Cohesin extrudes DNA loops
DNA is folded into loops in eukaryotic cells by a process that depends on a ring-shaped adenosine triphosphatase complex called cohesin. Davidson et al. and Kim et al. now show that in the presence of the NIPBLMAU2 protein complex, the human cohesin complex can function as a molecular motor that extrudes DNA loops with high speed in vitro. In contrast to how it mediates sister chromatid cohesion, cohesin does not appear to entrap DNA topologically during loop extrusion. The results provide direct evidence for the loop extrusion model of chromatin organization and suggest that genome architecture is highly dynamic.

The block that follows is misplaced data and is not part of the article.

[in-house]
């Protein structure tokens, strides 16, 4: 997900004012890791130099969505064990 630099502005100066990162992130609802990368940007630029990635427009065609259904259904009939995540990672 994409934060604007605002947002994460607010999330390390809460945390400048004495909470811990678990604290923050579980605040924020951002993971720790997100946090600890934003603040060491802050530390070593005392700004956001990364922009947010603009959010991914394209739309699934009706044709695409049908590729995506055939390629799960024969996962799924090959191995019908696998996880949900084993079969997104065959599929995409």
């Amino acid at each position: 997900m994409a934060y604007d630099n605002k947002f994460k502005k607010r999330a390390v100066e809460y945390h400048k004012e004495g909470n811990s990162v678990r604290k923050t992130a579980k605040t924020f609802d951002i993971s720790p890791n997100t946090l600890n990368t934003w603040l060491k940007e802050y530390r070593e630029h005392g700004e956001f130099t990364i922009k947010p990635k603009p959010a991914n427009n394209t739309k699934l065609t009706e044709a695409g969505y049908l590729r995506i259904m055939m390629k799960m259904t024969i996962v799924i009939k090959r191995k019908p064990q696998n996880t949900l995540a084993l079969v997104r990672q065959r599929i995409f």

Eukaryotic genomes are folded into loops and topologically associating domains, which contribute to chromatin structure, gene regulation, and gene recombination. These structures depend on cohesin, a ring-shaped DNA-entrapping adenosine triphosphatase (ATPase) complex that has been proposed to form loops by extrusion. Such an activity has been observed for condensin, which forms loops in mitosis, but not for cohesin. Using biochemical reconstitution, we found that single human cohesin complexes form DNA loops symmetrically at rates up to 2.1 kilo–base pairs per second. Loop formation and maintenance depend on cohesin’s ATPase activity and on NIPBL-MAU2, but not on topological entrapment of DNA by cohesin. During loop formation, cohesin and NIPBL-MAU2 reside at the base of loops, which indicates that they generate loops by extrusion. Our results show that cohesin and NIPBL-MAU2 form an active holoenzyme that interacts with DNA either pseudo-topologically or non-topologically to extrude genomic interphase DNA into loops.
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